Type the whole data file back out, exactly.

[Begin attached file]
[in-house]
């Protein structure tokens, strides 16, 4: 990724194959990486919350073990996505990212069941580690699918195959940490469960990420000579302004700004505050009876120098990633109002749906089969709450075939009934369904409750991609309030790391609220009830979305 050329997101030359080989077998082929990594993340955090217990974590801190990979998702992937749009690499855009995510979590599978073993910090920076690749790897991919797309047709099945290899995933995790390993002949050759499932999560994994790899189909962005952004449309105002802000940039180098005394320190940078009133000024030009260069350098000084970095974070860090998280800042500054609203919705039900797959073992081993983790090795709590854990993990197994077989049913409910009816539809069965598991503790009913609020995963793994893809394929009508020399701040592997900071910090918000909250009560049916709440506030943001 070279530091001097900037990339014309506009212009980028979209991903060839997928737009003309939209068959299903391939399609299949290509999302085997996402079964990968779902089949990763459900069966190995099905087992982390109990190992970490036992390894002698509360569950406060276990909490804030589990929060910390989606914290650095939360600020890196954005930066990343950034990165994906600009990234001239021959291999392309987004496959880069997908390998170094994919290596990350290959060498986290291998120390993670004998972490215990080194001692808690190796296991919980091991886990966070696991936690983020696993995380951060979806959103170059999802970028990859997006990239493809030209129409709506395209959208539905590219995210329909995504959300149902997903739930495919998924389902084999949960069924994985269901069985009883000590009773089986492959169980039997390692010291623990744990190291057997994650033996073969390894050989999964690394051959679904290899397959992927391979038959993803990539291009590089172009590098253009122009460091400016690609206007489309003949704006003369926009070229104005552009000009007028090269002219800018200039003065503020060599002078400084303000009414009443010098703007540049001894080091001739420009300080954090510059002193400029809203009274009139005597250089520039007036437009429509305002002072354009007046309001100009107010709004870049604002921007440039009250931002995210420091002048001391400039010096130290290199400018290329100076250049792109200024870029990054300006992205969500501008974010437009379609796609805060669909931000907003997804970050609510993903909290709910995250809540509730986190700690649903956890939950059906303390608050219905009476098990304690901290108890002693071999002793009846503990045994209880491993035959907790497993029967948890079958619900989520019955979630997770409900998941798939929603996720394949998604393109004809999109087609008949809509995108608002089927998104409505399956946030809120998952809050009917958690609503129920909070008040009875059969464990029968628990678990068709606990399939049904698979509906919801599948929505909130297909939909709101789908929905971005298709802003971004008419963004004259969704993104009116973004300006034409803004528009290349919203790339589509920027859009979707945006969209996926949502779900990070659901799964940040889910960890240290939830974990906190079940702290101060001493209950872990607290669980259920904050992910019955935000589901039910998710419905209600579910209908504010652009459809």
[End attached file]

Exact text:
[in-house]
């Protein structure tokens, strides 16, 4: 990724194959990486919350073990996505990212069941580690699918195959940490469960990420000579302004700004505050009876120098990633109002749906089969709450075939009934369904409750991609309030790391609220009830979305 050329997101030359080989077998082929990594993340955090217990974590801190990979998702992937749009690499855009995510979590599978073993910090920076690749790897991919797309047709099945290899995933995790390993002949050759499932999560994994790899189909962005952004449309105002802000940039180098005394320190940078009133000024030009260069350098000084970095974070860090998280800042500054609203919705039900797959073992081993983790090795709590854990993990197994077989049913409910009816539809069965598991503790009913609020995963793994893809394929009508020399701040592997900071910090918000909250009560049916709440506030943001 070279530091001097900037990339014309506009212009980028979209991903060839997928737009003309939209068959299903391939399609299949290509999302085997996402079964990968779902089949990763459900069966190995099905087992982390109990190992970490036992390894002698509360569950406060276990909490804030589990929060910390989606914290650095939360600020890196954005930066990343950034990165994906600009990234001239021959291999392309987004496959880069997908390998170094994919290596990350290959060498986290291998120390993670004998972490215990080194001692808690190796296991919980091991886990966070696991936690983020696993995380951060979806959103170059999802970028990859997006990239493809030209129409709506395209959208539905590219995210329909995504959300149902997903739930495919998924389902084999949960069924994985269901069985009883000590009773089986492959169980039997390692010291623990744990190291057997994650033996073969390894050989999964690394051959679904290899397959992927391979038959993803990539291009590089172009590098253009122009460091400016690609206007489309003949704006003369926009070229104005552009000009007028090269002219800018200039003065503020060599002078400084303000009414009443010098703007540049001894080091001739420009300080954090510059002193400029809203009274009139005597250089520039007036437009429509305002002072354009007046309001100009107010709004870049604002921007440039009250931002995210420091002048001391400039010096130290290199400018290329100076250049792109200024870029990054300006992205969500501008974010437009379609796609805060669909931000907003997804970050609510993903909290709910995250809540509730986190700690649903956890939950059906303390608050219905009476098990304690901290108890002693071999002793009846503990045994209880491993035959907790497993029967948890079958619900989520019955979630997770409900998941798939929603996720394949998604393109004809999109087609008949809509995108608002089927998104409505399956946030809120998952809050009917958690609503129920909070008040009875059969464990029968628990678990068709606990399939049904698979509906919801599948929505909130297909939909709101789908929905971005298709802003971004008419963004004259969704993104009116973004300006034409803004528009290349919203790339589509920027859009979707945006969209996926949502779900990070659901799964940040889910960890240290939830974990906190079940702290101060001493209950872990607290669980259920904050992910019955935000589901039910998710419905209600579910209908504010652009459809």